As Australia marked International Women’s Day this week, a new report shows half a million older Australian women are living in long-term income poverty, and calls for urgent affordable seniors housing.
Losing a job, becoming ill or injured, the breakup of a marriage or death of a spouse – these are among the most common triggers that plunge older women into poverty, new Australian research shows.
Some 34 per cent of single women over 60 lived in permanent income poverty, compared to 27 per cent of single older men and 24 per cent of couples, according to the research by Adjunct Associate Professor Dr Susan Feldman and Dr Harriet Radermacher from Monash University.
The study, commissioned by Lord Mayor’s Charitable Foundation, showed that a “complex mix of circumstances” act to discriminate against women, including the casualisation of the workforce, the superannuation system, and family violence.
By age 65, women retire with about a third of the superannuation that men accrue, and government benefits account for 60 per cent of their income.
Dr Feldman, who has been researching the area of older women and ageing for more than 20 years, yesterday lamented that more progress has not been made on the issue.
She said government agencies and organisations were working with a limited understanding of the issue due to poor data.
“It’s quite depressing, because we are still collecting, analysing and dis-aggregating data based on the categories of 65-plus, with very little attention to cohort, gender and ethnicity,” Dr Feldman told Australian Ageing Agenda.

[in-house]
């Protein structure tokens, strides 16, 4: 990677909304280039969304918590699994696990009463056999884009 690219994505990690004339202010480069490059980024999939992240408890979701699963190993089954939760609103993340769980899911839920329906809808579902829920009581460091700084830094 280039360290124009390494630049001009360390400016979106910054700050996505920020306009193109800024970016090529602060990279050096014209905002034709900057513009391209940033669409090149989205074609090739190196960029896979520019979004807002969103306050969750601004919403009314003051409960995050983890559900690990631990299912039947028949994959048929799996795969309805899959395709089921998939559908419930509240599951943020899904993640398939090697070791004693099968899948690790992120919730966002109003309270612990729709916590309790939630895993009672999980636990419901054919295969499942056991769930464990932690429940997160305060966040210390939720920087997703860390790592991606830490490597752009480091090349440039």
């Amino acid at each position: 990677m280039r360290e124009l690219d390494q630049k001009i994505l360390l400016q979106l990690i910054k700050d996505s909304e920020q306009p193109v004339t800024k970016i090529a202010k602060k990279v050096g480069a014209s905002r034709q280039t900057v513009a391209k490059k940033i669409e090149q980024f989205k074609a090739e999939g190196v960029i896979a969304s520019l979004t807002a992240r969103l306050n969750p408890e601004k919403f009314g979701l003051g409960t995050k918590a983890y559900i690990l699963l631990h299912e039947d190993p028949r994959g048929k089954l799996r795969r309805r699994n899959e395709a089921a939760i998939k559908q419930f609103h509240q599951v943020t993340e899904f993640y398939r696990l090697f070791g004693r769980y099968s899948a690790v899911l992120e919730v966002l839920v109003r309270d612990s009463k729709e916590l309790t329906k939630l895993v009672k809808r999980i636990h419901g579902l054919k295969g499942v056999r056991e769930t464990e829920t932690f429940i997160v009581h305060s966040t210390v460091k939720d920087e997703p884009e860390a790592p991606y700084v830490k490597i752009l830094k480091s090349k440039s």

More broadly, Dr Feldman said that gerontology units all over the world were being closed and there had been a decline in university-based ageing research units that took a broader focus – into areas like older women and poverty – as research funding tended to favour bio-medical studies.
Older women need ‘a voice’
The study found that older women need “a strong national voice” articulating strategies to achieve gender equity in areas like superannuation, pay and flexible employment.
“Apart from service delivery organisations, local government, and advocacy networks that support women, women’s organisations are sparse and sometimes do not have a high profile,”said the research, which was based on a literature review and interviews with experts and service providers.
“I grew up in a period where we had a lot of information being shared through women’s organisations, face-to-face, we kept up to date with the latest things; we’ve lost that capacity to network, for older women particularly,” said Dr Feldman.
Action on affordable housing, employment
The report urged collaborations between government, community groups, researchers and the business sector to develop and implement innovative models of affordable housing, particularly for older women.
Dr Feldman also said she wanted to see the workplace become a more welcoming place and provide the same opportunities for women who wanted to remain working, through more flexible arrangements. Such efforts would not just boost women’s income but also bring about a sense of inclusion, she said.
The full study The Time of Our Lives? is available to read here.
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